How to Build Your Personal Brand with Three Powerful Words
February 24, 2015
In a day and age when everyone is vying to win the hearts and minds of followers on social media, it’s clear the need to separate yourself from the pack is more prevalent than ever. And with competition for tech talent again on the rise, that’s especially true for startups and their founders. The importance of projecting a consistent, unique message about who you are and what you have to offer is how you will not only be remembered, but also how you will become respected in your industry.
As a startup, the challenge specifically comes in being seen as a thought leader and true force to be reckoned with in your vertical. Anyone can search your company online and determine who you are and what you do. But being able to develop an evocative brand and message that clearly defines your company’s unique mission, vision, and values is easier said than done.
It’s equally difficult to fully leverage your brand to attract and hire the best employees. Not only must hiring managers and team members operate as a conduit of the company’s brand they must also develop personal brands that are credible, distinctive, and genuine in their own right.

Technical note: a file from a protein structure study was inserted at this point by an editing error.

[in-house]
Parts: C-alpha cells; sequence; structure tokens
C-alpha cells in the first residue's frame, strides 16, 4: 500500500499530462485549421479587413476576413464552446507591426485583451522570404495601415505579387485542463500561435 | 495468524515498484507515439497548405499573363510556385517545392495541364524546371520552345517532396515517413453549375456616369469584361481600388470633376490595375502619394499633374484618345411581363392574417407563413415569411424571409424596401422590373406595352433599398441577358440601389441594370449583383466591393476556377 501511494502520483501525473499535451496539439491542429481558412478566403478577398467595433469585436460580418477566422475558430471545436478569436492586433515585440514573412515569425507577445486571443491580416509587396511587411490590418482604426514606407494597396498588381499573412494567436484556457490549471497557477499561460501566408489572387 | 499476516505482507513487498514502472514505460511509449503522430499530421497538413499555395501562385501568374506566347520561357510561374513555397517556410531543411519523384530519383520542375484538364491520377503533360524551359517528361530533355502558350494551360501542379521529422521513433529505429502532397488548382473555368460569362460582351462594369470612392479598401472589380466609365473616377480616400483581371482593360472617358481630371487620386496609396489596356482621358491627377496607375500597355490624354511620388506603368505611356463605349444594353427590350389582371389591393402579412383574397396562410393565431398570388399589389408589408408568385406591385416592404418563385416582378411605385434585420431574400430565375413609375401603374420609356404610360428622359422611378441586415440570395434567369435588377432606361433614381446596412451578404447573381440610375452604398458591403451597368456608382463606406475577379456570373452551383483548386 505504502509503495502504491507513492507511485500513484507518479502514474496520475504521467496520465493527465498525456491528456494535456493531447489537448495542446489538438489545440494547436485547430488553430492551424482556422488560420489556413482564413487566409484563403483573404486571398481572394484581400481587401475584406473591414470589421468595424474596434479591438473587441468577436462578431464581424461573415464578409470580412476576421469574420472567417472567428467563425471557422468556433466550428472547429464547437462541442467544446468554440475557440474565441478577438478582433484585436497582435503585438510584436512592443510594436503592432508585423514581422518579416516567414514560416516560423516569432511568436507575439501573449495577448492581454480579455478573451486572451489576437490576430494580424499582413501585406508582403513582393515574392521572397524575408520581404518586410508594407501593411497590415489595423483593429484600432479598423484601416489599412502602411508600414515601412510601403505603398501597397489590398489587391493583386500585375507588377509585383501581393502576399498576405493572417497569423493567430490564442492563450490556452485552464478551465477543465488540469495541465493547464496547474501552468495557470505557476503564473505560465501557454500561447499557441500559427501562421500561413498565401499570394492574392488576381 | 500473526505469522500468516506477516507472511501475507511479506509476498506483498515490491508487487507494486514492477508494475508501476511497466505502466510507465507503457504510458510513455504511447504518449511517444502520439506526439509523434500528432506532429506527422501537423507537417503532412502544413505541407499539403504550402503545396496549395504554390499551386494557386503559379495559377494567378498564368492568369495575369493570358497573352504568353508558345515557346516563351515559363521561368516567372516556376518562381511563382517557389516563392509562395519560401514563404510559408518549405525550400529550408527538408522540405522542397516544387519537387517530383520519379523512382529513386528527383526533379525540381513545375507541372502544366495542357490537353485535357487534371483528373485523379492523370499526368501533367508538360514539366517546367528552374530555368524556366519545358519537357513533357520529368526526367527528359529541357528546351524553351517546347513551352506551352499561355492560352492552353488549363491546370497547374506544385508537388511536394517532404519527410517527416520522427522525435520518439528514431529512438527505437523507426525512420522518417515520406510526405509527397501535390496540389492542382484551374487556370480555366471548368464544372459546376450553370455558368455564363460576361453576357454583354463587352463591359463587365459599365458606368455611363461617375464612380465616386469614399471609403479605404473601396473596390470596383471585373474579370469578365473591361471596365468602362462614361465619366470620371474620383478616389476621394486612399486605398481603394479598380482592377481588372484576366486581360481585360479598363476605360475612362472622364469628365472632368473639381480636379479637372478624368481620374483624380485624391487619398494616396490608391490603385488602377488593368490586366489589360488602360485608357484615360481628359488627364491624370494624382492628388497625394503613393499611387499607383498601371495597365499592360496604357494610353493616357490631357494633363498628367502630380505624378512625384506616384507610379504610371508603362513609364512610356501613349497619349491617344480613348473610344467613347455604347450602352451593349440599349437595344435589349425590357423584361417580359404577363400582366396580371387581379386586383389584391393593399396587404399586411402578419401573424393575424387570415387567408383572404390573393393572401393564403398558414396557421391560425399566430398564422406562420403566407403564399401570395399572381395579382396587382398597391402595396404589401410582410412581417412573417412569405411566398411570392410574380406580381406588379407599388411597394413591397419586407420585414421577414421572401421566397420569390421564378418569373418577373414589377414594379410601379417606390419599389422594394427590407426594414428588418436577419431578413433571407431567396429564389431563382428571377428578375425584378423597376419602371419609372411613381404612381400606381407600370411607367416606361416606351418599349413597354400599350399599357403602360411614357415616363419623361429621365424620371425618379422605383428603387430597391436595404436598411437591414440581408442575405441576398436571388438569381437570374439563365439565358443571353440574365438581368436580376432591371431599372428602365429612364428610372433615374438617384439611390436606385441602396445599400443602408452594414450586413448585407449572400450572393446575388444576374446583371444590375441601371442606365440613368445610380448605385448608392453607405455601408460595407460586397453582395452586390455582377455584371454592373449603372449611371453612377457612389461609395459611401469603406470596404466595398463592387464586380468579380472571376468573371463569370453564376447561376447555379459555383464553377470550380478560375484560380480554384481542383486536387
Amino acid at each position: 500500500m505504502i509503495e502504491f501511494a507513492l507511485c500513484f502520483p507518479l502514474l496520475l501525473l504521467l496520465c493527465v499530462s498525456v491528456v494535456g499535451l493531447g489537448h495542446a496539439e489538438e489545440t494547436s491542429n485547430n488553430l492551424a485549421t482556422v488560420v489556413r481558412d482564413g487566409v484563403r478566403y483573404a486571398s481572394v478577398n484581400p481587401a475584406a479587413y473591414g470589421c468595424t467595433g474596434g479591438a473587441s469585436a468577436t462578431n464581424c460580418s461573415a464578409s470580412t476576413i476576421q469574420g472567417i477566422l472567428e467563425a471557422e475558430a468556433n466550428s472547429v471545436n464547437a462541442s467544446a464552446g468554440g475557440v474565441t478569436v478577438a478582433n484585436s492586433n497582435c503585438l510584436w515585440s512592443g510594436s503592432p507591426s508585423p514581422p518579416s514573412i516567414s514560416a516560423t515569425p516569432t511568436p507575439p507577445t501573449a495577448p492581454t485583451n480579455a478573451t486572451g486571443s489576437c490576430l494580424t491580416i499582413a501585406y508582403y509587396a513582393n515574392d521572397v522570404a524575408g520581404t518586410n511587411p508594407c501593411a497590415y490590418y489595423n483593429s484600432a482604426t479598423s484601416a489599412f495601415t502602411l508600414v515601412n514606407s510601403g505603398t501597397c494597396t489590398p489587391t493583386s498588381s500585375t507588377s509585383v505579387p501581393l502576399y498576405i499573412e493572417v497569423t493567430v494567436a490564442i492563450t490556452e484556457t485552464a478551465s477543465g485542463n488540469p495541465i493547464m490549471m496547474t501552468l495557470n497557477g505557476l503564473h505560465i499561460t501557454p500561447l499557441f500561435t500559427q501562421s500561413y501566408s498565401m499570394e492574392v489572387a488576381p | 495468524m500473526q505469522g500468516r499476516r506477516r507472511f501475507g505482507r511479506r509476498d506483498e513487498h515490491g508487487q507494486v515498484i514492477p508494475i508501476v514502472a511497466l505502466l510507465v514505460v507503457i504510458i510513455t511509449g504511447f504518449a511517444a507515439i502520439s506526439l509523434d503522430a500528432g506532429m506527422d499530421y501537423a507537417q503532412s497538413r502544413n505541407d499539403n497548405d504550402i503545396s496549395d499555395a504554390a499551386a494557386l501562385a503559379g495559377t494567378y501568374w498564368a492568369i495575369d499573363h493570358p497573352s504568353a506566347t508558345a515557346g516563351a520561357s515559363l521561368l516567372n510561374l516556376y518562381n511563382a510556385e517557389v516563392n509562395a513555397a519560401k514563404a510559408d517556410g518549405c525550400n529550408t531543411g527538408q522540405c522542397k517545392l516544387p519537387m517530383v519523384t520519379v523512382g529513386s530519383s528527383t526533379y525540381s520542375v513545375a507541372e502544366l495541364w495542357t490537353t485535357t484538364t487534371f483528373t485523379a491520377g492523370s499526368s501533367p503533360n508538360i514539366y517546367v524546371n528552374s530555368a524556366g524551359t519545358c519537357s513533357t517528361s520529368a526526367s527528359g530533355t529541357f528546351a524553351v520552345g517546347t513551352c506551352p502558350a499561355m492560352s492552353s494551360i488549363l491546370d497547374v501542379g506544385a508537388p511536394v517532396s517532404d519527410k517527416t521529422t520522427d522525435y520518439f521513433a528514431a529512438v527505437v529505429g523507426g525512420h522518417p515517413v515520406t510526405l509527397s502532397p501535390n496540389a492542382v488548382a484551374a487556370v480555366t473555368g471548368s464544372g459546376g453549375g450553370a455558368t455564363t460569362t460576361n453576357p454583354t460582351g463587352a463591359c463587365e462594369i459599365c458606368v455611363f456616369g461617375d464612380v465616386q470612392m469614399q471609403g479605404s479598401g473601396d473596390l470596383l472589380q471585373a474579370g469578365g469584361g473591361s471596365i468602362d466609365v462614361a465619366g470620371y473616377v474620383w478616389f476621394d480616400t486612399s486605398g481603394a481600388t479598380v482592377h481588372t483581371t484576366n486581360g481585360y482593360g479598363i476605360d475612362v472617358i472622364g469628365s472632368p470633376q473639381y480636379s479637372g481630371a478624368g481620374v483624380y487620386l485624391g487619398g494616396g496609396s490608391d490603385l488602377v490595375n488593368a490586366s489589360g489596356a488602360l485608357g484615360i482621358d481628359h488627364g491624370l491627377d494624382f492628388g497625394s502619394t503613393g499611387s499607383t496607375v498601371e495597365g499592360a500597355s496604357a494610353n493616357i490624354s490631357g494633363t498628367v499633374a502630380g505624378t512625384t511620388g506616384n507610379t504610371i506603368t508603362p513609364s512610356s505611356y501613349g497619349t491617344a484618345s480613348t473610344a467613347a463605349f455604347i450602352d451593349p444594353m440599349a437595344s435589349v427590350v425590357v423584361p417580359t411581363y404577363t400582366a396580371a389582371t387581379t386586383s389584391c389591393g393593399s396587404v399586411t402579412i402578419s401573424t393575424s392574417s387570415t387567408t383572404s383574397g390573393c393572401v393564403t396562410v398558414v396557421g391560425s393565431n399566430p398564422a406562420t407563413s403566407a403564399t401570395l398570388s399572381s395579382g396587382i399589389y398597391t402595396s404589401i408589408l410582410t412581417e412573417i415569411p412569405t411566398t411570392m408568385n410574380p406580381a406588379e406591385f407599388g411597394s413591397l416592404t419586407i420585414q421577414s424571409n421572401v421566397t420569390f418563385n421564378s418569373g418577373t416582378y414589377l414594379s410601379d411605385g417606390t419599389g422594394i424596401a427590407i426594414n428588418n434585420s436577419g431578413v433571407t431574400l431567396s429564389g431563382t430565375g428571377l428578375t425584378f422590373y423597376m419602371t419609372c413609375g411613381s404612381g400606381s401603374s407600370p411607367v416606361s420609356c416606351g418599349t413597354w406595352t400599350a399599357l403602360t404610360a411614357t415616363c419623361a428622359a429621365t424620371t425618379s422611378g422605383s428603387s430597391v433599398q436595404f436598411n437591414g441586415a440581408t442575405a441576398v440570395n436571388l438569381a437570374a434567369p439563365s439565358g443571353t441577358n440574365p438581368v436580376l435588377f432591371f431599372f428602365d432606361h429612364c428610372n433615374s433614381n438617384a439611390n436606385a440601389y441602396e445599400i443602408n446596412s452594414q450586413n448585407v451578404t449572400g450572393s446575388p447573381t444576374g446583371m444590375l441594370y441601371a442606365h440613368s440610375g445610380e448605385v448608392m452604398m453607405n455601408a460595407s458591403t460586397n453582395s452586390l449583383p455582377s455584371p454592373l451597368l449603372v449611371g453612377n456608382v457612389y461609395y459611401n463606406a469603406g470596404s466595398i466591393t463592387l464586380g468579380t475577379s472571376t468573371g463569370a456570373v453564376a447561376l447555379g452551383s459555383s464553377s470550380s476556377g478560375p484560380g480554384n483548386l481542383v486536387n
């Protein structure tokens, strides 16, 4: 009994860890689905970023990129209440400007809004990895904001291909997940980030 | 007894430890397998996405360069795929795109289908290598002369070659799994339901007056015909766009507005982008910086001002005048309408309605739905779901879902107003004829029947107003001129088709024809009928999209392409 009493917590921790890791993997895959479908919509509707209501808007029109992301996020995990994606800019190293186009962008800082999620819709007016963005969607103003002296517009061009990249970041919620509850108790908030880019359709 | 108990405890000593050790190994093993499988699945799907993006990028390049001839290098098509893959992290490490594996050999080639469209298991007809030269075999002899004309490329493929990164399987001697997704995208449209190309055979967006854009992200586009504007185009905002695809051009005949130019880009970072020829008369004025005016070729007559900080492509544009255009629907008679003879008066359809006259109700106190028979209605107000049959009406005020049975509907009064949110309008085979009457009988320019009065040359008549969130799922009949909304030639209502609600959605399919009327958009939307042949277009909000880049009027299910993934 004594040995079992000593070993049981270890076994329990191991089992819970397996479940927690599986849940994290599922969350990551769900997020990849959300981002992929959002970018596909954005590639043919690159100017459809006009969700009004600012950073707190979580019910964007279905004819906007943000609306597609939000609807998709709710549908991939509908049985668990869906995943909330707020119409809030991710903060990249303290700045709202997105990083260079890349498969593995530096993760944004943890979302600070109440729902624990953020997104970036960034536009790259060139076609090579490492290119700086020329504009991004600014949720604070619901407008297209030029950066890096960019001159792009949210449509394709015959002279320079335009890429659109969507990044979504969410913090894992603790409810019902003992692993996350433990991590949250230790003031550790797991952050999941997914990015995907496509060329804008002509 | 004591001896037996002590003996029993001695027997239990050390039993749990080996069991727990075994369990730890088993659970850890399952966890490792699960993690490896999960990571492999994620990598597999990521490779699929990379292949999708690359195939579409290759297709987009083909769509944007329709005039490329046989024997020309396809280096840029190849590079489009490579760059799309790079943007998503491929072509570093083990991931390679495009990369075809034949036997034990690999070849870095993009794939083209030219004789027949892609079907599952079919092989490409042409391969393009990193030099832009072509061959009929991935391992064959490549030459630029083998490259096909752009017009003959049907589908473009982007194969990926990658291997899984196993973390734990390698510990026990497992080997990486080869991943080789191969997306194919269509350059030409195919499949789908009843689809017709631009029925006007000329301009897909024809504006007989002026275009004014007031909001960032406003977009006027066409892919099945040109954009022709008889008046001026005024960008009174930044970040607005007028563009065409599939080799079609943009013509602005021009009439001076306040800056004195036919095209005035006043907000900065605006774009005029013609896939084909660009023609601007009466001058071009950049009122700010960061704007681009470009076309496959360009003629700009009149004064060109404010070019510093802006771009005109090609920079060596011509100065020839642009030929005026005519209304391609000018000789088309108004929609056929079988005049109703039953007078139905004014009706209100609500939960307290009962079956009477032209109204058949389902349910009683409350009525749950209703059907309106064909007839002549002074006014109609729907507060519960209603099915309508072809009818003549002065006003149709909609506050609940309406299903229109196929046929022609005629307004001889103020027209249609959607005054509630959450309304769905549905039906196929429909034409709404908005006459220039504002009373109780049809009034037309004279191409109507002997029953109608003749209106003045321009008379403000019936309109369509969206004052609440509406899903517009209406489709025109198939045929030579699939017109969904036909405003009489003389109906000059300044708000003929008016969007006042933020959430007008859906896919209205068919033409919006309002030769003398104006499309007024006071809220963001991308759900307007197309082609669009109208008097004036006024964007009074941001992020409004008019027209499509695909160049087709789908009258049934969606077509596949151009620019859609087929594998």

Laurie Ruettimann is someone who has been able to do both of those things remarkably well. An influential HR advisor, speaker, and social media strategist, Laurie left her HR role at Pfizer in 2007 to build her own consultancy business and establish herself as a thought leader in HR and marketing. Eight years, three blogs, three advisory seats, and 39.5k Twitter followers later, Laurie has embodied successful personal branding.
I recently had the opportunity to speak with Laurie and discuss the importance of personal branding and how to do it the right way. Here’s her take:
The rules of branding have changed a little over the past five years. First of all, everybody wants to have a brand now so when everybody’s doing something, my tendencies are to do the exact opposite. Everybody out there is trying to get a niche and trying to differentiate themselves and I think really good advice in 2015 is to put your head down and do good work and stop trying to be a micro-celebrity.
I talk to HR professionals who are really trying to figure out, “how do I differentiate myself and have a social presence.” It’s all about saying good stuff, being interesting, having great content and developing the right relationships. I want to make sure that the followers I have are the right ones.
I follow the advice that’s been given to me by a million people over the past couple of years:
Figure out the three core words that describe who you are and what you offer. (Tweet this)
It doesn’t necessarily have to be all-encompassing but it sort of has to be true. So, I write about work, I write about life, and I write about my cats. Whenever somebody has an experience with me, I deliver on work, life, cats. Figure out those three words whether you work in human resources or you work in supply chain or logistics or marketing and you really try to figure out how to deliver on those three words.
Photo by: Francesca Guadagnini